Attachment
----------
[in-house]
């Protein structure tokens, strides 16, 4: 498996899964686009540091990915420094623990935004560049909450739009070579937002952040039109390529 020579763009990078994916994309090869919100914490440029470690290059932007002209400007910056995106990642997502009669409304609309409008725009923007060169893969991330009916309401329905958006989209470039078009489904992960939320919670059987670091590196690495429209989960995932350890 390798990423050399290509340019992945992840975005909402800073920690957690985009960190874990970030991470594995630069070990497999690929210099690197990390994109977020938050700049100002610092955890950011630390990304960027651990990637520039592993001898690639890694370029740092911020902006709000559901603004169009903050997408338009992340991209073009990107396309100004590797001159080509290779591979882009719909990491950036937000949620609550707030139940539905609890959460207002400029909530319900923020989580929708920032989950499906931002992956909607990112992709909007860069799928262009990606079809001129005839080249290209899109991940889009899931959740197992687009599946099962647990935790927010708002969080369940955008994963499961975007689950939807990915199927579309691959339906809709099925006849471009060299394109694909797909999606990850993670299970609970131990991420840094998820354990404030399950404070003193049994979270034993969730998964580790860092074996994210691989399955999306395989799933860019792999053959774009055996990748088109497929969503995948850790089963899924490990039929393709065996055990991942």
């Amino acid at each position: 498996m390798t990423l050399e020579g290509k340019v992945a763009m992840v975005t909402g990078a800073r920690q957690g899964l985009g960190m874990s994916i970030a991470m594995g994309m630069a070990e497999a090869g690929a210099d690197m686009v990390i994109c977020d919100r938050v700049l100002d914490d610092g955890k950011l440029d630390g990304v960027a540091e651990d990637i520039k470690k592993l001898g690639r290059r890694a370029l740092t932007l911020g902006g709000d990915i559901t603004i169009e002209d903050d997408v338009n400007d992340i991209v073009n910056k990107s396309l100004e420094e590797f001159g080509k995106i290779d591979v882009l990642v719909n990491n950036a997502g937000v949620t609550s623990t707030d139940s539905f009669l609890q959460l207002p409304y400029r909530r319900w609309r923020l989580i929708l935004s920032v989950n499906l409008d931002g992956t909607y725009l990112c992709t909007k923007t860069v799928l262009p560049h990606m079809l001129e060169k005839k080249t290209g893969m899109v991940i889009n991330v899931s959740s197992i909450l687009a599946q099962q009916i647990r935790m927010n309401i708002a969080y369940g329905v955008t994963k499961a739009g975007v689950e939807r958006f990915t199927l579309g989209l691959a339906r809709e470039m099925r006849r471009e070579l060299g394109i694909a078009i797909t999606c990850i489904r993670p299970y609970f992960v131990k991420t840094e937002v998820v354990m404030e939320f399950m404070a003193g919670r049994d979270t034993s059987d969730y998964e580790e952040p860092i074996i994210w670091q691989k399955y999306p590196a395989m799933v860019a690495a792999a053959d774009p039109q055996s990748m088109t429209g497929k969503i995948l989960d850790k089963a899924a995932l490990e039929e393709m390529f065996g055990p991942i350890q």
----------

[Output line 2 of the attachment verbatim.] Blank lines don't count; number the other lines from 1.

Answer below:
């Protein structure tokens, strides 16, 4: 498996899964686009540091990915420094623990935004560049909450739009070579937002952040039109390529 020579763009990078994916994309090869919100914490440029470690290059932007002209400007910056995106990642997502009669409304609309409008725009923007060169893969991330009916309401329905958006989209470039078009489904992960939320919670059987670091590196690495429209989960995932350890 390798990423050399290509340019992945992840975005909402800073920690957690985009960190874990970030991470594995630069070990497999690929210099690197990390994109977020938050700049100002610092955890950011630390990304960027651990990637520039592993001898690639890694370029740092911020902006709000559901603004169009903050997408338009992340991209073009990107396309100004590797001159080509290779591979882009719909990491950036937000949620609550707030139940539905609890959460207002400029909530319900923020989580929708920032989950499906931002992956909607990112992709909007860069799928262009990606079809001129005839080249290209899109991940889009899931959740197992687009599946099962647990935790927010708002969080369940955008994963499961975007689950939807990915199927579309691959339906809709099925006849471009060299394109694909797909999606990850993670299970609970131990991420840094998820354990404030399950404070003193049994979270034993969730998964580790860092074996994210691989399955999306395989799933860019792999053959774009055996990748088109497929969503995948850790089963899924490990039929393709065996055990991942």